BharOS: India’s indigenously built Operating System for smartphones

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BharOS Edited on Canva by Esther Olive


With the recent development of BharOS by the Indian Institute of Technology, Madras (IIT), the nation’s 100 crores (one billion) smartphone users will now have access to a more private and secure mobile operating system. The new locally built software may threaten Google’s Android and Apple’s iOS. It continues to rule the mobile operating system market and serves as a smartphone’s primary user interface.

1. What is BharOS?

BharOS is an AOSP (Android Open Source Project)-a based operating system that is a government-funded project in India. It doesn’t have default Google apps or services like Android has, so users won’t be pressured to choose programmes they don’t know or don’t trust. 

The free and open-source operating system (OS) was created by the non-profit JandK Operations Private Limited (JandKops), which was incubated at IIT-Madras. This fit with the project’s goal of reducing reliance on foreign operating systems in cell phones and considerably advancing “Atmanirbhar Bharat.”

2. What is truth? Why was it created? 

India’s response to Google’s Android and Apple’s iOS is thought to be Bharat OS, also known as BharOS. There has always been a great deal of concern about how these corporations gather, store, and exploit. The data is created by Indian smartphone users because all smartphones run either Android or iOS. Bharosa makes an effort to address them.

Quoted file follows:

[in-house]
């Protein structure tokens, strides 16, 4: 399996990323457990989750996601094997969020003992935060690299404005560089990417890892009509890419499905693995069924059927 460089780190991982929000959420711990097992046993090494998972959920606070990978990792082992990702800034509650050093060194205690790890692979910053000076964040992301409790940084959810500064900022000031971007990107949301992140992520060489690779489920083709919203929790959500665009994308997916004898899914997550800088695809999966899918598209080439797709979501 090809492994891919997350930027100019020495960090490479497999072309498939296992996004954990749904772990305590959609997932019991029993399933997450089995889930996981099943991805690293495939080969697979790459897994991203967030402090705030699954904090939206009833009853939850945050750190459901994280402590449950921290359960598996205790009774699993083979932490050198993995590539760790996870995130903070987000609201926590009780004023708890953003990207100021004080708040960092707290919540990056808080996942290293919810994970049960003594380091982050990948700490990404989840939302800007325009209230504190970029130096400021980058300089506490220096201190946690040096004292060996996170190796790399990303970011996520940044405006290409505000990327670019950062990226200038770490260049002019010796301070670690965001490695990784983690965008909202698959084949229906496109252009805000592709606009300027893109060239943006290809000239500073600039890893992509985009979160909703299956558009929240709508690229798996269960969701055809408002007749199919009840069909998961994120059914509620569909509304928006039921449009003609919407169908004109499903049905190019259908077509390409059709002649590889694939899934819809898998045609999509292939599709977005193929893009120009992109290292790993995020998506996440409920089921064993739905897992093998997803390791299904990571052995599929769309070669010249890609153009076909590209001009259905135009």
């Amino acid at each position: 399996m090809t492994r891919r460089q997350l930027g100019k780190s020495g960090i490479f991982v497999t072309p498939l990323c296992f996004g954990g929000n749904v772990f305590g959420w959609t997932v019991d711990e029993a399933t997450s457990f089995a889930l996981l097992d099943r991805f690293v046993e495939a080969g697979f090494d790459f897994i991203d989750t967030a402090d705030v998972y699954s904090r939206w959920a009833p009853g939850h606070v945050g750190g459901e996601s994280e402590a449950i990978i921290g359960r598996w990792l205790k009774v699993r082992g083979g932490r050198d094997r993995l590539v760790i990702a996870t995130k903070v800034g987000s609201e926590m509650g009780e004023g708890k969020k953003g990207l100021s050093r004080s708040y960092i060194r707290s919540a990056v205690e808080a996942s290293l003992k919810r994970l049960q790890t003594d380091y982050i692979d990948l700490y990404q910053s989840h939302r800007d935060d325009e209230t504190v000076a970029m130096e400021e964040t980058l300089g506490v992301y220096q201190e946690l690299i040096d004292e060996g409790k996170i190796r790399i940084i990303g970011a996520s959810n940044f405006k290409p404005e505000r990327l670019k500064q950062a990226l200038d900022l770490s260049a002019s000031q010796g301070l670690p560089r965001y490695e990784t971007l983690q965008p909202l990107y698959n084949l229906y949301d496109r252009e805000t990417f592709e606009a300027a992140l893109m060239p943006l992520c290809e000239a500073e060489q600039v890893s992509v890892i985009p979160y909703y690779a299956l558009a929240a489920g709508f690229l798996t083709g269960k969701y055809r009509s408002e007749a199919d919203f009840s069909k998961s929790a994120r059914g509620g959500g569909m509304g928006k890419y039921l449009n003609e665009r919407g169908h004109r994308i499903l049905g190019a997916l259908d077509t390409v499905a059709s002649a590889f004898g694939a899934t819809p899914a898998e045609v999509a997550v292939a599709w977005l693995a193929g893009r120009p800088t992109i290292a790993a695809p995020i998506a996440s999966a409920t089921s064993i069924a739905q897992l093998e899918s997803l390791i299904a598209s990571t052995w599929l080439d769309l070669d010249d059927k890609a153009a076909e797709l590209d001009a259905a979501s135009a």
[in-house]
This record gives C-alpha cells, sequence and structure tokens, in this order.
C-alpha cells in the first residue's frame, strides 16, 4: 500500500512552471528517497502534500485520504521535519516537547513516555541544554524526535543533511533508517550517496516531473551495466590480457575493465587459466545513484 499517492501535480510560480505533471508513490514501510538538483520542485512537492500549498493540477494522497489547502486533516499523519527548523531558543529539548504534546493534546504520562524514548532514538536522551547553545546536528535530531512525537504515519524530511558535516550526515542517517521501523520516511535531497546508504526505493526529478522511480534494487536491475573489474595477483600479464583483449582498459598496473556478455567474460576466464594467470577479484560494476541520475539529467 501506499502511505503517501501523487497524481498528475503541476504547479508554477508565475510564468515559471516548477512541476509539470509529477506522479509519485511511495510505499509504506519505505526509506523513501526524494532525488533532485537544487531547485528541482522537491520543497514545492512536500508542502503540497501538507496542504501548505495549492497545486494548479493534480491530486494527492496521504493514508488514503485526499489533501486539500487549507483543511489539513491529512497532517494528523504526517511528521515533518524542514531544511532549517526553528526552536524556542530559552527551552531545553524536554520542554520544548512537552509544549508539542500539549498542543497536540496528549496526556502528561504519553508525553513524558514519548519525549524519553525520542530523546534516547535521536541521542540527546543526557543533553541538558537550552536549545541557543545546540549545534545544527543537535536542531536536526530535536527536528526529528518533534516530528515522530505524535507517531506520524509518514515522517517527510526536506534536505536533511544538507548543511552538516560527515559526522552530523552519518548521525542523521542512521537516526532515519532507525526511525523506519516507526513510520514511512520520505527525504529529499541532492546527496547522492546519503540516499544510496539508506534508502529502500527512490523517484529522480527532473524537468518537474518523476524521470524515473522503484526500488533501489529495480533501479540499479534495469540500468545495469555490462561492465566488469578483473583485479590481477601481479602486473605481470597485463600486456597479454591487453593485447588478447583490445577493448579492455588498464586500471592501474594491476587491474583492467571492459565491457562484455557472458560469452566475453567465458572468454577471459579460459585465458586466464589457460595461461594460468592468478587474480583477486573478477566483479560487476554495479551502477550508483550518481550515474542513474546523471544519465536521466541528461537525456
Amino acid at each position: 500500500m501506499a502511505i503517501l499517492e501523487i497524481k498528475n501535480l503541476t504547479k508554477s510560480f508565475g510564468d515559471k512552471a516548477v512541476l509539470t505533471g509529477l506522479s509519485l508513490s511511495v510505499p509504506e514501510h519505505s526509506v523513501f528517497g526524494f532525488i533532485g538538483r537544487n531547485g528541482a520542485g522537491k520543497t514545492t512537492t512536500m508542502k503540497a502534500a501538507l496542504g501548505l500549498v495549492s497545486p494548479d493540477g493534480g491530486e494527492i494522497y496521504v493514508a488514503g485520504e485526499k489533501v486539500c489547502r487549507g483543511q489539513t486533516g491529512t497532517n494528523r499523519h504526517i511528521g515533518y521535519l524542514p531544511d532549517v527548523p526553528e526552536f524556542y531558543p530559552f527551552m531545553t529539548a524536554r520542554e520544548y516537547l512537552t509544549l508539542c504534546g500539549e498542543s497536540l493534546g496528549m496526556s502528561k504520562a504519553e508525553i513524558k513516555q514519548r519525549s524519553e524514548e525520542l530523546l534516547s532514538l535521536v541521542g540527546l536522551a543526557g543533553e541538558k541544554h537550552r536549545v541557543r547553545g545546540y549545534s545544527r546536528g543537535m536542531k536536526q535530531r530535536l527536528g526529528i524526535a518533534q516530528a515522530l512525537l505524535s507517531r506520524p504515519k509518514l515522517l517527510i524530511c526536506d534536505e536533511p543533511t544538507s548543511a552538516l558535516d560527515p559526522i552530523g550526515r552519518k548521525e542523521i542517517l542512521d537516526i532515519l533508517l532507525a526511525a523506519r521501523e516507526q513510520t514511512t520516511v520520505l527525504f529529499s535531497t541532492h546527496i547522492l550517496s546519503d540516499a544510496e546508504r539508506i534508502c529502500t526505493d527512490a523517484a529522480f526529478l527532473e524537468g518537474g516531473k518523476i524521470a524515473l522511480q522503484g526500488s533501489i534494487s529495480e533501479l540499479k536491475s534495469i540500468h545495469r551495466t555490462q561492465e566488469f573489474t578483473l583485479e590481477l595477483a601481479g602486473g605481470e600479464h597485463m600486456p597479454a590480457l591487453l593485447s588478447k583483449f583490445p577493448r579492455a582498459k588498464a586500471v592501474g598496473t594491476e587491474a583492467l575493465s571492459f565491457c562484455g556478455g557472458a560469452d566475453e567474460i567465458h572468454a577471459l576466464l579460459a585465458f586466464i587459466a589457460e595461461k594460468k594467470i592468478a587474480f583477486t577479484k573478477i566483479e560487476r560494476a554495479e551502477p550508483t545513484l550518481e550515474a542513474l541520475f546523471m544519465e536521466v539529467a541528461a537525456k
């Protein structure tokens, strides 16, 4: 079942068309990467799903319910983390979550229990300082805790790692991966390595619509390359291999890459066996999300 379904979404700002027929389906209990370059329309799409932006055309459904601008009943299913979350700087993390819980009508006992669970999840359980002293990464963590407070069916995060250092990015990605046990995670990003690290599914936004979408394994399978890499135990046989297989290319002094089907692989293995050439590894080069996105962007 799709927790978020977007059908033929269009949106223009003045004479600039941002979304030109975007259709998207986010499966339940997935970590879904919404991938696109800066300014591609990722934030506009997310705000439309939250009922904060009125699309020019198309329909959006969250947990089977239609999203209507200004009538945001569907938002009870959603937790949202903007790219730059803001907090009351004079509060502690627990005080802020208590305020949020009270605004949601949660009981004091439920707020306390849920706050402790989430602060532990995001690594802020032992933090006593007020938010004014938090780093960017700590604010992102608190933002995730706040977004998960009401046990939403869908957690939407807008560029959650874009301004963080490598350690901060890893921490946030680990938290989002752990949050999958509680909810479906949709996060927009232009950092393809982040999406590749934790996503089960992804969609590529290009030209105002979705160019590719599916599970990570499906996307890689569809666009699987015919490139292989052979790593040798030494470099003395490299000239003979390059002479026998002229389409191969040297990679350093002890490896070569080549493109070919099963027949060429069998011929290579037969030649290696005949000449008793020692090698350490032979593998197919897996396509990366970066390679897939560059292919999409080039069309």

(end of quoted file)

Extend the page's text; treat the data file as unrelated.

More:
3. Is it unique compared to Android? 

Technically speaking, it is very similar to the Android OS; however, there are no Google services present that allow consumers to select which apps they want to instal on their smartphone. Even though it is referred to as an indigenous operating system, it is actually built on AOSP and only has one significant distinction—its No Default Apps (NDA) feature. According to the institution, this will provide users greater freedom, power, and flexibility to select programmes that are suited to their needs. 

According to the inventors, it is superior to both Android and iOS in terms of features and security and may provide a smartphone with a longer battery life, according to the Indian Express. The BharOS enables “Native Over The Air” (NOTA) upgrades, which means that software updates will automatically download and instal on the device, just like Android does.

4. Features for privacy and security 

BharOS, a mobile operating system, was developed with privacy and security in mind. In addition to NDA, it also provides users with access to reputable apps from business-specific Private App Store Services (PASS). 

The creators issued the following statement: “A PASS offers access to a curated list of apps that have been carefully reviewed and have complied with organisations’ security and privacy criteria. As a result, consumers can be sure that the programmes they are installing are secure and have been screened for any potential privacy or security issues.